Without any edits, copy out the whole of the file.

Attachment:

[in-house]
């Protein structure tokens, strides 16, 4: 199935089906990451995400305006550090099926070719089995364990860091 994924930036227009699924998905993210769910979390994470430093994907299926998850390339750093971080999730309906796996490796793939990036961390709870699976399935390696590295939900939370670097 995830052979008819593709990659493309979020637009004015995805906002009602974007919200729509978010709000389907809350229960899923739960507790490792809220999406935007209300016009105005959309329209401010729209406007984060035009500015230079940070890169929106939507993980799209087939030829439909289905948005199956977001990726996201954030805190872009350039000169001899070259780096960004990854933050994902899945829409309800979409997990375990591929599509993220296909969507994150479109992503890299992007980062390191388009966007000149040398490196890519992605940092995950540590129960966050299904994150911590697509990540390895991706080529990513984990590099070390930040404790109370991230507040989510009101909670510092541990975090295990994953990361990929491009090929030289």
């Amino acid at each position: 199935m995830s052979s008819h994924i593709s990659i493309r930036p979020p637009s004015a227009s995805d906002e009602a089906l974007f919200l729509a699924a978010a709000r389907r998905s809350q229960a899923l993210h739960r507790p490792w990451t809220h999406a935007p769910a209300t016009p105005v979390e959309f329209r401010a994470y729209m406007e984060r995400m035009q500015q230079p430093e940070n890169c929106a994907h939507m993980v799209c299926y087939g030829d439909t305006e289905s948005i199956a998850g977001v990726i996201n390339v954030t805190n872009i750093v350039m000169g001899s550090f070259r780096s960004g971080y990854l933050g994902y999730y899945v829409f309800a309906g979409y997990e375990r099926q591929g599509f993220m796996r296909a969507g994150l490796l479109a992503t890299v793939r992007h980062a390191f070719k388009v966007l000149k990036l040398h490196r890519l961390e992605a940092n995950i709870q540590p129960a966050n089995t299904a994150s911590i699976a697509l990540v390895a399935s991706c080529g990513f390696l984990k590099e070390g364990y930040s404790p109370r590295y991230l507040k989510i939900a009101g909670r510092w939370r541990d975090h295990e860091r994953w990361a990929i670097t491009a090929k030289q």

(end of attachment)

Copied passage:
[in-house]
């Protein structure tokens, strides 16, 4: 199935089906990451995400305006550090099926070719089995364990860091 994924930036227009699924998905993210769910979390994470430093994907299926998850390339750093971080999730309906796996490796793939990036961390709870699976399935390696590295939900939370670097 995830052979008819593709990659493309979020637009004015995805906002009602974007919200729509978010709000389907809350229960899923739960507790490792809220999406935007209300016009105005959309329209401010729209406007984060035009500015230079940070890169929106939507993980799209087939030829439909289905948005199956977001990726996201954030805190872009350039000169001899070259780096960004990854933050994902899945829409309800979409997990375990591929599509993220296909969507994150479109992503890299992007980062390191388009966007000149040398490196890519992605940092995950540590129960966050299904994150911590697509990540390895991706080529990513984990590099070390930040404790109370991230507040989510009101909670510092541990975090295990994953990361990929491009090929030289």
């Amino acid at each position: 199935m995830s052979s008819h994924i593709s990659i493309r930036p979020p637009s004015a227009s995805d906002e009602a089906l974007f919200l729509a699924a978010a709000r389907r998905s809350q229960a899923l993210h739960r507790p490792w990451t809220h999406a935007p769910a209300t016009p105005v979390e959309f329209r401010a994470y729209m406007e984060r995400m035009q500015q230079p430093e940070n890169c929106a994907h939507m993980v799209c299926y087939g030829d439909t305006e289905s948005i199956a998850g977001v990726i996201n390339v954030t805190n872009i750093v350039m000169g001899s550090f070259r780096s960004g971080y990854l933050g994902y999730y899945v829409f309800a309906g979409y997990e375990r099926q591929g599509f993220m796996r296909a969507g994150l490796l479109a992503t890299v793939r992007h980062a390191f070719k388009v966007l000149k990036l040398h490196r890519l961390e992605a940092n995950i709870q540590p129960a966050n089995t299904a994150s911590i699976a697509l990540v390895a399935s991706c080529g990513f390696l984990k590099e070390g364990y930040s404790p109370r590295y991230l507040k989510i939900a009101g909670r510092w939370r541990d975090h295990e860091r994953w990361a990929i670097t491009a090929k030289q």